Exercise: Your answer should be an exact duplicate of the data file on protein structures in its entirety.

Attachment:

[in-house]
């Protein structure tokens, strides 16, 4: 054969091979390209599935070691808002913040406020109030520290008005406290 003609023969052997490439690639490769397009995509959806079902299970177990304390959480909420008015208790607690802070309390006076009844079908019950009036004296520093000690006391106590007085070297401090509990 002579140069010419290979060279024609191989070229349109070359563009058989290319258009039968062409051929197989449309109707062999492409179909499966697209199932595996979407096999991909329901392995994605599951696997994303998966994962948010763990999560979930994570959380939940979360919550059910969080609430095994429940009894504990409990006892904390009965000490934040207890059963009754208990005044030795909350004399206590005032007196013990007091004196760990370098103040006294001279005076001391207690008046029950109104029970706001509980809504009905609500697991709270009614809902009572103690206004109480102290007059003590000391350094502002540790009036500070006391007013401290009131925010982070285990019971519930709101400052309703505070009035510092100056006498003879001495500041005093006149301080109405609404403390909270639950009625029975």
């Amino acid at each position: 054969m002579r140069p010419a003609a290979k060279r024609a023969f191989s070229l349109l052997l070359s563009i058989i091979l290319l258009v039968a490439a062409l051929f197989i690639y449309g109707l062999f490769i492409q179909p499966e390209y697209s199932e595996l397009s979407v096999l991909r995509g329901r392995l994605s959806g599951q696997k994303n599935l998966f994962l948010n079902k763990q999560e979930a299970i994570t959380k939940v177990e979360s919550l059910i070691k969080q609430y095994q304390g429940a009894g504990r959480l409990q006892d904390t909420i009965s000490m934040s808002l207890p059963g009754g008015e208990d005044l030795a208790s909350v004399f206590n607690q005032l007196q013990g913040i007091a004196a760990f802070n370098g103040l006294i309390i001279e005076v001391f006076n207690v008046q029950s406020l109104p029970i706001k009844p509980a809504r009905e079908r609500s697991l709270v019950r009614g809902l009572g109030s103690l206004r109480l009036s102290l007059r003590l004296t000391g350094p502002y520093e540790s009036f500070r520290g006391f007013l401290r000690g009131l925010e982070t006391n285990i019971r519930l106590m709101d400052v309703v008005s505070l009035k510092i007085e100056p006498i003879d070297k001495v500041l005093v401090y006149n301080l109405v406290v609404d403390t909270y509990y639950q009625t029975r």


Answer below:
[in-house]
């Protein structure tokens, strides 16, 4: 054969091979390209599935070691808002913040406020109030520290008005406290 003609023969052997490439690639490769397009995509959806079902299970177990304390959480909420008015208790607690802070309390006076009844079908019950009036004296520093000690006391106590007085070297401090509990 002579140069010419290979060279024609191989070229349109070359563009058989290319258009039968062409051929197989449309109707062999492409179909499966697209199932595996979407096999991909329901392995994605599951696997994303998966994962948010763990999560979930994570959380939940979360919550059910969080609430095994429940009894504990409990006892904390009965000490934040207890059963009754208990005044030795909350004399206590005032007196013990007091004196760990370098103040006294001279005076001391207690008046029950109104029970706001509980809504009905609500697991709270009614809902009572103690206004109480102290007059003590000391350094502002540790009036500070006391007013401290009131925010982070285990019971519930709101400052309703505070009035510092100056006498003879001495500041005093006149301080109405609404403390909270639950009625029975």
């Amino acid at each position: 054969m002579r140069p010419a003609a290979k060279r024609a023969f191989s070229l349109l052997l070359s563009i058989i091979l290319l258009v039968a490439a062409l051929f197989i690639y449309g109707l062999f490769i492409q179909p499966e390209y697209s199932e595996l397009s979407v096999l991909r995509g329901r392995l994605s959806g599951q696997k994303n599935l998966f994962l948010n079902k763990q999560e979930a299970i994570t959380k939940v177990e979360s919550l059910i070691k969080q609430y095994q304390g429940a009894g504990r959480l409990q006892d904390t909420i009965s000490m934040s808002l207890p059963g009754g008015e208990d005044l030795a208790s909350v004399f206590n607690q005032l007196q013990g913040i007091a004196a760990f802070n370098g103040l006294i309390i001279e005076v001391f006076n207690v008046q029950s406020l109104p029970i706001k009844p509980a809504r009905e079908r609500s697991l709270v019950r009614g809902l009572g109030s103690l206004r109480l009036s102290l007059r003590l004296t000391g350094p502002y520093e540790s009036f500070r520290g006391f007013l401290r000690g009131l925010e982070t006391n285990i019971r519930l106590m709101d400052v309703v008005s505070l009035k510092i007085e100056p006498i003879d070297k001495v500041l005093v401090y006149n301080l109405v406290v609404d403390t909270y509990y639950q009625t029975r």